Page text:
Statistics and Indicators

Cancer survival - all cancers

  • Survival for all cancers combined has improved considerably over time. For the most recent period, 2003-2012, 5-year relative survival for persons for all cancers combined was 70.9%. This was a statistically significant improvement from 63.5% in the previous period (1993-2002), which in turn was a significant improvement from 56.9% (1983-1992).
  • Similar improvements in survival were seen for males and females. There was no difference in survival between males and females.
  • Younger people had better survival than older people for all cancers combined. There were significant differences in survival between different age groups with those aged 0–44 having a 5-year relative survival of 86.0% compared with 78.2% for 45–64 year olds and 60.5% for those aged 65 and above.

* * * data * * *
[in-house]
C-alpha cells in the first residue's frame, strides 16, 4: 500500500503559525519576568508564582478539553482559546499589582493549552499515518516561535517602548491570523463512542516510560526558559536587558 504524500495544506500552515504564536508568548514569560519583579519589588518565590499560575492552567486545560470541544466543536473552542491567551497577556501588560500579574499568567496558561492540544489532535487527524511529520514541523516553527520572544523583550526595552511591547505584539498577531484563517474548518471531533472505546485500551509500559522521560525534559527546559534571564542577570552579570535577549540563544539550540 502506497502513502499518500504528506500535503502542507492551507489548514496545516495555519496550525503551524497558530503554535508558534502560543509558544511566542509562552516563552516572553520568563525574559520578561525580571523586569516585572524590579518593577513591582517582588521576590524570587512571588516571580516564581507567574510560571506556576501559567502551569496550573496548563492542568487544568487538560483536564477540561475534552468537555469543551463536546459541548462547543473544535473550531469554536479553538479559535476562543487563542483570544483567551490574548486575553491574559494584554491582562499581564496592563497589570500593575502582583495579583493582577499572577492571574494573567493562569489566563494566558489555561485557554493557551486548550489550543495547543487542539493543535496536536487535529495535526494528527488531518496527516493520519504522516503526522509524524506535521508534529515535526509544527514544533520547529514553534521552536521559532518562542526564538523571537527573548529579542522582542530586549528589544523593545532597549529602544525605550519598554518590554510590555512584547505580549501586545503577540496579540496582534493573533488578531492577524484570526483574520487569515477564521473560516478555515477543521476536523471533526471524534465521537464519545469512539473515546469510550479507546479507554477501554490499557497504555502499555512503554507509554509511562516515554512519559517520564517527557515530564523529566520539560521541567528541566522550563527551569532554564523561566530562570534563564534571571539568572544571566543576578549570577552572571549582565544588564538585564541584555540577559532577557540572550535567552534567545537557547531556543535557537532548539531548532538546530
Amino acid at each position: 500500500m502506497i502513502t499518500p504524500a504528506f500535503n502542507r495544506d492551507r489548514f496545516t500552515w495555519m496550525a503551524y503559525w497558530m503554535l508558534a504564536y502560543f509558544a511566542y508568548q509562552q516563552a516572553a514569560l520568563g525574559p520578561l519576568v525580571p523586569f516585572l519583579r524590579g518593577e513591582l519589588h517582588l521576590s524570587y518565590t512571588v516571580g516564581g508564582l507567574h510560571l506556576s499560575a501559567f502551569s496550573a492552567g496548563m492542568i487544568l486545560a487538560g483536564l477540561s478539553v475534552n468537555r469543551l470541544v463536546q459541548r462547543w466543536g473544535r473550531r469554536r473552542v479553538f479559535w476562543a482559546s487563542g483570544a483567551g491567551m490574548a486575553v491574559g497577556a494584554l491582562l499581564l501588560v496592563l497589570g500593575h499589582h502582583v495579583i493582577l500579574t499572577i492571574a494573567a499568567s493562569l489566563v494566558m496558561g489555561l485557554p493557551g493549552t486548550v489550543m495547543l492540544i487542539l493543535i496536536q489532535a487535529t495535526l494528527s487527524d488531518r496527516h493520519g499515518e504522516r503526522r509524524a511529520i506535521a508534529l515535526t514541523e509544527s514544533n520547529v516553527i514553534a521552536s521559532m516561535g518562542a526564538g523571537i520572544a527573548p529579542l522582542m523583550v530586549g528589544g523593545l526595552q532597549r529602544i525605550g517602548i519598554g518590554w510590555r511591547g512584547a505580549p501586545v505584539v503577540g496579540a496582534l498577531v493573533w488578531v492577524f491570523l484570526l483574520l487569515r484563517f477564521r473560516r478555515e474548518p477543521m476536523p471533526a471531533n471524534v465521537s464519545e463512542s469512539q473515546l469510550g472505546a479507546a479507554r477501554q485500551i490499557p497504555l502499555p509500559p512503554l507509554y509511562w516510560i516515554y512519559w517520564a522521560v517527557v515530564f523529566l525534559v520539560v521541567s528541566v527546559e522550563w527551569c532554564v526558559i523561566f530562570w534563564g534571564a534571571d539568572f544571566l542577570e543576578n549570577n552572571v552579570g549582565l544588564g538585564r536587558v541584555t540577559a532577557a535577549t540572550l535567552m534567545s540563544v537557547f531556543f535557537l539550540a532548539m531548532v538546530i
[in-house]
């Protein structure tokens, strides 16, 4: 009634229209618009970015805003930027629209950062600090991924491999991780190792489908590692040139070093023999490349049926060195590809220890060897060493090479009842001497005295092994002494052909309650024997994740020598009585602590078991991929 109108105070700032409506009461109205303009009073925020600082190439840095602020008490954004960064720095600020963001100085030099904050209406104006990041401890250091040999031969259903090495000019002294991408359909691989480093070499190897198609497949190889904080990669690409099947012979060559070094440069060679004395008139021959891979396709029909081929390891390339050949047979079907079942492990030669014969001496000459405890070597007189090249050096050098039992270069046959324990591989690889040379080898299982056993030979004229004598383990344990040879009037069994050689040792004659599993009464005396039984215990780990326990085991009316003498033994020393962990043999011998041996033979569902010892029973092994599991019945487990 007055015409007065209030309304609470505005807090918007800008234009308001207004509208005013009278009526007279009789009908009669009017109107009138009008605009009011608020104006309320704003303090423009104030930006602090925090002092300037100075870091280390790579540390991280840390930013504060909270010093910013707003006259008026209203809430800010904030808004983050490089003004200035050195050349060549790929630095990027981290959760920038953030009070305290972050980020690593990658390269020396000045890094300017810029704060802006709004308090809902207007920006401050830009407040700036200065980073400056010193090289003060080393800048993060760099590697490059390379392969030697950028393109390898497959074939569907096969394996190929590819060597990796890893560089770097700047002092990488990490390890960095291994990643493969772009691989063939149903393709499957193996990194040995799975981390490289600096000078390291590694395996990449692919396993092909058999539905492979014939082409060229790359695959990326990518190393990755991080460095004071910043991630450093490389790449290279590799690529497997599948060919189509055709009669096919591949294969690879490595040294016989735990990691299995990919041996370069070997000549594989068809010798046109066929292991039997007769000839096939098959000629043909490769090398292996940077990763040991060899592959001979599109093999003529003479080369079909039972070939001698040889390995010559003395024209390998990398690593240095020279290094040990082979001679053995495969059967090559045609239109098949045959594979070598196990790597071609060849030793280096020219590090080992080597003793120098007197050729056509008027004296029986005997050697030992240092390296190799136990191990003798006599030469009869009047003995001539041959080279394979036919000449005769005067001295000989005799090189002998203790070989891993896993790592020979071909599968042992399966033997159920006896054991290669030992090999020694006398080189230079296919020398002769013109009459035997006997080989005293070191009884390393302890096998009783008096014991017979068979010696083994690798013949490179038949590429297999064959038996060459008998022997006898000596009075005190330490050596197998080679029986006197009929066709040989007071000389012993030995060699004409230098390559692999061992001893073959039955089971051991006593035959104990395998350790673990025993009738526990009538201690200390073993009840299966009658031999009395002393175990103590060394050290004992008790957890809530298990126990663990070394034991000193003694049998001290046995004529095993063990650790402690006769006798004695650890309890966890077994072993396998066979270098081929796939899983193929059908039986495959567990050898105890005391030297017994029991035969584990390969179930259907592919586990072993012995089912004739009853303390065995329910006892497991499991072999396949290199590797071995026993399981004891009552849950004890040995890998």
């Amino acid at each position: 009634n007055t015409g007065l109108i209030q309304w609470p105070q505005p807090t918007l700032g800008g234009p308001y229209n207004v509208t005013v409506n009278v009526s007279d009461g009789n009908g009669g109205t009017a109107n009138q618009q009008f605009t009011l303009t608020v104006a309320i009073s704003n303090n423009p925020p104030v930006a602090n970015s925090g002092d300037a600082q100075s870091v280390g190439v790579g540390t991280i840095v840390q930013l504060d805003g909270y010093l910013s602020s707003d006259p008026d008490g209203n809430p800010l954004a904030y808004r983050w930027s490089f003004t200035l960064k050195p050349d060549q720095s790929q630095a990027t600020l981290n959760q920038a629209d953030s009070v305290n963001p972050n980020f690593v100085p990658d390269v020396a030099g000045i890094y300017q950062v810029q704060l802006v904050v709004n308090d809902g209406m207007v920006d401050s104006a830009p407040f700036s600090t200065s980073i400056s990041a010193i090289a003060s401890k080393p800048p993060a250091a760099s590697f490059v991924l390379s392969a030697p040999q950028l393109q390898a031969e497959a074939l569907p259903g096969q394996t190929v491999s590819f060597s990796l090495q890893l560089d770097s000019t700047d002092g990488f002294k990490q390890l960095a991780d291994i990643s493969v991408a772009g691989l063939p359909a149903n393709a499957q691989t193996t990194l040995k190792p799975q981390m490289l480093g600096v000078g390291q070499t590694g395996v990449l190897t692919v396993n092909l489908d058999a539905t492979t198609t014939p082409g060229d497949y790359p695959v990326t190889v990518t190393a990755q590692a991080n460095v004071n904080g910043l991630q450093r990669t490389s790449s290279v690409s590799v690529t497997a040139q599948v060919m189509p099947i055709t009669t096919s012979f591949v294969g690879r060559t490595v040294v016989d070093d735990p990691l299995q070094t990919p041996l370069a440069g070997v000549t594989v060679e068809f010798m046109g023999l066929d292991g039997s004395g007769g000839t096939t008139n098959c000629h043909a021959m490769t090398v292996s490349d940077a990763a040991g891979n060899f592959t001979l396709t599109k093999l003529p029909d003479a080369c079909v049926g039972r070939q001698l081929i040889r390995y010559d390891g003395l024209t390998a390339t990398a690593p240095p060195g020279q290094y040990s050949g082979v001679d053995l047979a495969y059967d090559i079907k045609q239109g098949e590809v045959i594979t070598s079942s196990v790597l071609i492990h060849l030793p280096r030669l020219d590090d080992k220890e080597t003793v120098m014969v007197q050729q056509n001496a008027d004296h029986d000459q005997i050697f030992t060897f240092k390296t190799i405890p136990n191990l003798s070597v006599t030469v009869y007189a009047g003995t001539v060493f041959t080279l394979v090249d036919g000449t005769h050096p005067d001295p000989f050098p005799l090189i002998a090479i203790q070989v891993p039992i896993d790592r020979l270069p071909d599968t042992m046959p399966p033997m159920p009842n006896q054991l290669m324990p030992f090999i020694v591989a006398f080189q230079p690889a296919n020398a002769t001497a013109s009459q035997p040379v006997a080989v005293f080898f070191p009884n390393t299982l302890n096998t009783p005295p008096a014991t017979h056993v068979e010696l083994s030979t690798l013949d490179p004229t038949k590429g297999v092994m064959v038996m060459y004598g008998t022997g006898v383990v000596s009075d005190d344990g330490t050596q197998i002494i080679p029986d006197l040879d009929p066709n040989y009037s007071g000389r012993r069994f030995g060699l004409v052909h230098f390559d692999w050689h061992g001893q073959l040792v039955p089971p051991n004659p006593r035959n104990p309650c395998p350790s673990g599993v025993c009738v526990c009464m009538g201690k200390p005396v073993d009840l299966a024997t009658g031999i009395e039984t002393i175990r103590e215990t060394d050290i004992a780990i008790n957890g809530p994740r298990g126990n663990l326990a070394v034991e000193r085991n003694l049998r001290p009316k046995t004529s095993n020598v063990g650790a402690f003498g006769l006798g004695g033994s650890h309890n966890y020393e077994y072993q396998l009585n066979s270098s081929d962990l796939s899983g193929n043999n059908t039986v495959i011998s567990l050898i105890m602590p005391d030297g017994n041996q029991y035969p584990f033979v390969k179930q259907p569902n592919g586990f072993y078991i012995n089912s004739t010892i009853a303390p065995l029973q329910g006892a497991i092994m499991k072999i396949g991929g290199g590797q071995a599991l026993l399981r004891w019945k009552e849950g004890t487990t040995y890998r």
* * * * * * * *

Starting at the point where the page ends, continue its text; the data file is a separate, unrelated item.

• Cancer is one of the greatest health burdens for the ACT population. Advances in prevention, early detection and treatment mean that more people are surviving and living longer with cancer.
  • The improved cancer survival over time reflects a combination of improved treatment and earlier diagnosis across many cancer types. Survival rates in the ACT are at least as high as those for Australia as a whole. Compared with younger persons, there is a substantial disadvantage in survival for persons affected by cancer over the age of 65 years. This is in part due to older persons not undergoing more complex cancer treatments because of the risk of complications. Improving outcomes in this group remains a major challenge in cancer care.​

To access the data please click on the "View source data" link at the bottom of the visualisation. This link will open up a data table that you can download.